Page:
Three, five, six. To any Porsche enthusiast, those numbers have legendary status. The 356 of 1948 is generally regarded as the first Porsche, so it would have been a landmark car even without the Speedster that followed in 1954.
A young actor called James Dean, the king of cool of his day, raced a 356 Speedster, cementing its position in the sports-car hall of fame. A year later he was to die in a Porsche, although not a 356. The company's next offering was something called the 911.
Now 356, Speedster and 911 have been reunited. Porsche has produced a limited-editon Speedster version of the current 911, of which just 356 will be made. It has the wide body and 408bhp 3.8-litre flat-six engine of the other new 911, the Carrera GTS, plus rear-wheel drive and a seven-speed twin-clutch semi-auto (PDK in Porsche parlance) gearbox.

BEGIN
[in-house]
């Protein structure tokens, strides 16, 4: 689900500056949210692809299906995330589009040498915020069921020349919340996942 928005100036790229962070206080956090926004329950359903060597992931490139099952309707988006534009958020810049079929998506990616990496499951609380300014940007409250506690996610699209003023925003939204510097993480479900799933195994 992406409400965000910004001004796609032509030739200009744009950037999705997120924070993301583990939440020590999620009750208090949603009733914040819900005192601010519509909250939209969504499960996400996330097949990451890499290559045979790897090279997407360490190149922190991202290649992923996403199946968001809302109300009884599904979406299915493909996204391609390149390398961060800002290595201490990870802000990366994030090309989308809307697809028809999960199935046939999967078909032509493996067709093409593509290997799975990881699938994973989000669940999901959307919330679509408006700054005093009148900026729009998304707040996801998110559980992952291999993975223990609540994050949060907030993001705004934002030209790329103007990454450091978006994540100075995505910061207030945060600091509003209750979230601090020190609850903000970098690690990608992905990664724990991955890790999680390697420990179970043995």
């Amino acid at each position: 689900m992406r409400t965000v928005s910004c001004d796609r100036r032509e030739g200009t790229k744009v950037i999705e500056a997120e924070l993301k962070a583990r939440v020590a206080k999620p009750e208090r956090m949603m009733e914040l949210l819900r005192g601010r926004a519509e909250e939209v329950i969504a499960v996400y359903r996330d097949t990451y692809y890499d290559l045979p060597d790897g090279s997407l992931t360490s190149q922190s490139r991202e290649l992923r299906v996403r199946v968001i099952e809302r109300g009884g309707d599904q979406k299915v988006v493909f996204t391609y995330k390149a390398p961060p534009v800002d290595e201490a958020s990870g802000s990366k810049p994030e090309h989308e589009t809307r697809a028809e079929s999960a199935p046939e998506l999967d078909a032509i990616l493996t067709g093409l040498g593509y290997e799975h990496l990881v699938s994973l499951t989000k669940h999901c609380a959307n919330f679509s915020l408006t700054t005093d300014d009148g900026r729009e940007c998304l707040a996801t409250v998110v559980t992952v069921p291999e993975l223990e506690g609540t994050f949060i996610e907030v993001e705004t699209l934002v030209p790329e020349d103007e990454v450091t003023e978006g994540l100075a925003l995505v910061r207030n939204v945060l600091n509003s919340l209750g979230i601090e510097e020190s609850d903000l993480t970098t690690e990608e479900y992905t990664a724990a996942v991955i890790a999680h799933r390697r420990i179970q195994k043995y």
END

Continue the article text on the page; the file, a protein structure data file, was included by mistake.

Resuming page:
It also has a unique two-seater body with a double-bubble turtle-back rear deck, a more steeply inclined and shallower windscreen, a one-off lower front end and side skirts, carbon ceramic brakes, a limited-slip diff to boost traction and its own chassis tuning, with 19-inch wheels based on a classic Porsche design. There are exclusive touches in the interior, too. To save weight, the doors are made of aluminium, so it's no heavier than the Carrera S convertible it started out as.
If you're into collecting rare cars this is a must-have, then, assuming you can persuade someone who is on the order list to part company, but would you buy one on merit? We're not sure about that.
There's no doubt the powertrain is magnificent and the car's solidity - on the road as well as in the way it is built - won't give you a moment's disquiet, but it wouldn't be an easy car to live with in other ways.
The ride is way too stiff and the manually operated cloth hood requires 15 different operations to furl or unfurl - just two examples of the compromises it asks you to make.
We're left with the nagging feeling we'd be buying it principally for the name.
What Car? says?